The ode to London explains why I chose Groundwork London as a charity to be a trustee of. I felt privileged to have grown up in the City when I did, but children now experience levels of deprivation and inequality that many in my generation were able to escape. The infrastructure that shaped so much of my formative years including youth clubs, and summer activity camps feel as if they’ve disappeared.

Groundwork London helps young people, and so much more – from loneliness to the environment, the charity helps shape London into a sustainable City from a social and environmental lens. What’s not to like?

 

How does one become a trustee?

To be honest, I just applied. After discovering Groundwork London was looking for a trustee, I felt like it was my moment – a charity that works in London for the betterment of Londoners – sign me up! I did think about what I could offer the organisation and like all other roles, I submitted a CV and cover letter for the job. After having a few chats with other trustees (Alan and Dan), I was in!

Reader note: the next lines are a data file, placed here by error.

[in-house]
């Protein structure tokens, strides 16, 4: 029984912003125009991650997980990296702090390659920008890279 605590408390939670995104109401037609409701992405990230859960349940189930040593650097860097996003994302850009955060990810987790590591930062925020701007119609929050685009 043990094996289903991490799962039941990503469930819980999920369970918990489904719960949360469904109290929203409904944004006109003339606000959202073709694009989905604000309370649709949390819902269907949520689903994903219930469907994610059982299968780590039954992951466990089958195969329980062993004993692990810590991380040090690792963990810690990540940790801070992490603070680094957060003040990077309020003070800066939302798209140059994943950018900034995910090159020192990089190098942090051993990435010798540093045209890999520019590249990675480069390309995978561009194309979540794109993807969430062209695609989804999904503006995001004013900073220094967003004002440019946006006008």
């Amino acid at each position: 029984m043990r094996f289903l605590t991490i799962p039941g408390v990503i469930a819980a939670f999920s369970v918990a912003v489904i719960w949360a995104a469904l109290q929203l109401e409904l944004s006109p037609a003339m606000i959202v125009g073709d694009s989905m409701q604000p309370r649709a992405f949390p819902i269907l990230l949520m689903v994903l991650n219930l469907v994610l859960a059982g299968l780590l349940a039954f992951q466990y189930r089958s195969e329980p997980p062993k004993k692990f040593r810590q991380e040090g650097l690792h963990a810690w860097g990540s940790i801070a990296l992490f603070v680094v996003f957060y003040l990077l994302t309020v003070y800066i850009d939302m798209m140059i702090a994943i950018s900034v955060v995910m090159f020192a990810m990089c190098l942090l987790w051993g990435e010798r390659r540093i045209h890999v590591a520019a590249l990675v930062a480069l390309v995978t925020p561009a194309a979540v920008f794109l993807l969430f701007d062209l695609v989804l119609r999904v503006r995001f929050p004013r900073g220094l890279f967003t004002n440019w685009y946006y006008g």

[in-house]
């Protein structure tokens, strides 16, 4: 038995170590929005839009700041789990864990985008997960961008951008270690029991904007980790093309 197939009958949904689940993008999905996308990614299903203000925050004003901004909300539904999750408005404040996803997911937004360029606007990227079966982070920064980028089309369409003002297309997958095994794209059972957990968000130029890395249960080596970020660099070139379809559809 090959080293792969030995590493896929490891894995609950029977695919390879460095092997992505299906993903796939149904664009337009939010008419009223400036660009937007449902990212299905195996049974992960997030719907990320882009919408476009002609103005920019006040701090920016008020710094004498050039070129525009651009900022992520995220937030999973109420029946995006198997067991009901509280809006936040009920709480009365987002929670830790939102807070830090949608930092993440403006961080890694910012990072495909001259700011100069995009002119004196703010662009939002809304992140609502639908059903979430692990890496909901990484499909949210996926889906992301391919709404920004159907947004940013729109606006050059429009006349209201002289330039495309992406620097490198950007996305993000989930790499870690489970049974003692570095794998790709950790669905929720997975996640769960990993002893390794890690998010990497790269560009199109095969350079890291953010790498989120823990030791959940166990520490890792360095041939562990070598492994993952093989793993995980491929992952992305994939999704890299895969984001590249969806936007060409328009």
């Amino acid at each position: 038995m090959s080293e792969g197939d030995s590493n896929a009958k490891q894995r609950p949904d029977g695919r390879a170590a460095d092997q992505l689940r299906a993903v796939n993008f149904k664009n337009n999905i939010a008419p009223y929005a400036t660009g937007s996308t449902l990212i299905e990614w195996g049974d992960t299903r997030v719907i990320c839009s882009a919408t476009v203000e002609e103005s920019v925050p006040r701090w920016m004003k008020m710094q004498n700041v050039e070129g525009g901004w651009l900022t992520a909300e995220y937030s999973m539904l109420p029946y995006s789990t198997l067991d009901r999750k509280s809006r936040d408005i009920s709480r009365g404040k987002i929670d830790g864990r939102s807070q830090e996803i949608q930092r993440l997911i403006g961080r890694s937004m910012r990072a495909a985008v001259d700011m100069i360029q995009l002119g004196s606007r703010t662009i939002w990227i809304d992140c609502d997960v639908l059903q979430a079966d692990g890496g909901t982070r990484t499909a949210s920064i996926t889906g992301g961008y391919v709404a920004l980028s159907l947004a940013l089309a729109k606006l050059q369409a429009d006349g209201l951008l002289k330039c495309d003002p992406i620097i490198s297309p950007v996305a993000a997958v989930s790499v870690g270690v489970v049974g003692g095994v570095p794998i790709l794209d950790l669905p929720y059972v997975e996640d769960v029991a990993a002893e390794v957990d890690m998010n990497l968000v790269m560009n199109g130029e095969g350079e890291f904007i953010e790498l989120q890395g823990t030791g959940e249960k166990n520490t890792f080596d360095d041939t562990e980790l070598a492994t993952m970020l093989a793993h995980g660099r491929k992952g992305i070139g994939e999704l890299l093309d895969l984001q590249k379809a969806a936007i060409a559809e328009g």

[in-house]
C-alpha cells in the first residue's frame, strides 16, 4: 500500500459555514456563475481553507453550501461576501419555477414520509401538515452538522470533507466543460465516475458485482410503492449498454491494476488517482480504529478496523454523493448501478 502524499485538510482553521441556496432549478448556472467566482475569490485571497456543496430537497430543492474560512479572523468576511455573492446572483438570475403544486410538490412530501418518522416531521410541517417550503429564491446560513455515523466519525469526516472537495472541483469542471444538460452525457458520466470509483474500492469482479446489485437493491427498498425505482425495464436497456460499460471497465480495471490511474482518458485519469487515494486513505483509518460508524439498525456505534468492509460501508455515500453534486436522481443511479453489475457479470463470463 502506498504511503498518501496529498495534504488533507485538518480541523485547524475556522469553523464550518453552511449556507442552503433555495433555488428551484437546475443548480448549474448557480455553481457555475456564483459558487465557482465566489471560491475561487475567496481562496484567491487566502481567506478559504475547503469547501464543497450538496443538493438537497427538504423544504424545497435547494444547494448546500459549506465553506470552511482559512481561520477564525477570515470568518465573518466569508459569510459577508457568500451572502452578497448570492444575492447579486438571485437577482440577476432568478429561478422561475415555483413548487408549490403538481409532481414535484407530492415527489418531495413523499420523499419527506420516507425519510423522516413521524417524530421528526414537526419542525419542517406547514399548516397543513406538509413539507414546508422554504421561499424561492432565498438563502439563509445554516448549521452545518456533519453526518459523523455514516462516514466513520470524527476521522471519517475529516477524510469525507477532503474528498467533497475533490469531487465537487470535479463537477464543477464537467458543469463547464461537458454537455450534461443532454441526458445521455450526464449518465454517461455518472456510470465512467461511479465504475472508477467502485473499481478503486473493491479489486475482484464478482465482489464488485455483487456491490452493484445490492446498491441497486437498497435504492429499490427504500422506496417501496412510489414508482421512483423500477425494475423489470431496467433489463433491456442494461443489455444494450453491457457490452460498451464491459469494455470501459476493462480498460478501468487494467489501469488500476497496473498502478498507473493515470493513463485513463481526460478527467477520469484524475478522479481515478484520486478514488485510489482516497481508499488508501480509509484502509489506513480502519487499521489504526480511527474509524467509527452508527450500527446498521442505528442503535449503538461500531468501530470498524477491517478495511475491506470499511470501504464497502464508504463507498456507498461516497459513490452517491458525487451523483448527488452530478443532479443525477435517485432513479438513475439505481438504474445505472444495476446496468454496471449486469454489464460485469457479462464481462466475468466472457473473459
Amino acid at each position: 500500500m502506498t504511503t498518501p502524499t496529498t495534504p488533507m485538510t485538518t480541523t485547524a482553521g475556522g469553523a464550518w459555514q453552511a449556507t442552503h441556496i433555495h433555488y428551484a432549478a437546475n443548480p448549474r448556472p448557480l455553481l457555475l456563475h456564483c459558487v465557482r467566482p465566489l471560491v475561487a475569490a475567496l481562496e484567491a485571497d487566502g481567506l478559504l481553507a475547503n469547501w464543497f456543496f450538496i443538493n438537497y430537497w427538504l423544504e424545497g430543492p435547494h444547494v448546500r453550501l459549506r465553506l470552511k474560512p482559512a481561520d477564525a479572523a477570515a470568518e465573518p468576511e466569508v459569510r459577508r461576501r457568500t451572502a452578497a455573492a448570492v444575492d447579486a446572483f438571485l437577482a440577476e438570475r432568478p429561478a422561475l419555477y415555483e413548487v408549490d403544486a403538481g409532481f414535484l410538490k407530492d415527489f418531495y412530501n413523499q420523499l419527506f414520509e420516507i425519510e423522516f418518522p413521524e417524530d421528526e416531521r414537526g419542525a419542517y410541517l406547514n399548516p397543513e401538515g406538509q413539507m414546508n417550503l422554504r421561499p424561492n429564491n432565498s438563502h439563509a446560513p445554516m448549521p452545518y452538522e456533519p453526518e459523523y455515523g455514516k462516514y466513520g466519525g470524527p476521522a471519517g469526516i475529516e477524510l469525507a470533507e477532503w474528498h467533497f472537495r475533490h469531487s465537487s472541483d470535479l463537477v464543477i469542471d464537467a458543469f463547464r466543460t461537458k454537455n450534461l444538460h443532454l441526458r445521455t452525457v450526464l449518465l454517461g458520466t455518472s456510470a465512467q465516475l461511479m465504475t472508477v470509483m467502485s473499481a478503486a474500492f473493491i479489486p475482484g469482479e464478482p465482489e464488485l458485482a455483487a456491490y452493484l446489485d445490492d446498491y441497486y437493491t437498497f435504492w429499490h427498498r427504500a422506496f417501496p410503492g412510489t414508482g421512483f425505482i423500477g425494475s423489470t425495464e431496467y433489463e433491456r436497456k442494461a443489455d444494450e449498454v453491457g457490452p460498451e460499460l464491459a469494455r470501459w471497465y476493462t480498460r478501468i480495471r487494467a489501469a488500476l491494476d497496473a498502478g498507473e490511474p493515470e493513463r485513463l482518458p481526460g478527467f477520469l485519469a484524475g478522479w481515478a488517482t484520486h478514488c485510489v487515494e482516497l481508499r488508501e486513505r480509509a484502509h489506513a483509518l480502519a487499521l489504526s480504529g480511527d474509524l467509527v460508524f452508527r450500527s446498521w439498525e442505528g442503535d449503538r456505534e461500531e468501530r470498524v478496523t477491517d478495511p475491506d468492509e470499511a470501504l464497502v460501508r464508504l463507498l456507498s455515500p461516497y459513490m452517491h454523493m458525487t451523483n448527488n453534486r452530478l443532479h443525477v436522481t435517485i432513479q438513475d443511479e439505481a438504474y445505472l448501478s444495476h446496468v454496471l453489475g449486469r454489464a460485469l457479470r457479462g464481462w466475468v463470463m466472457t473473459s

So, what do trustees actually do?

 When you’re in a charity, your trustees can sometimes feel like mythical beings who occasionally turn up to meetings and make you write lots of papers. The part about meetings and papers isn’t entirely untrue – the weekend before a trustee meeting is basically a write-off for me because there are so many papers to read. Groundwork London does a lot! As a trustee, you’re also legally and financially responsible for a charity, which is why reading the papers is so important. Aside from that, you offer advice and guidance where you can, and try to be as valuable to the organisation as possible.

What are your overall thoughts on trusteeship?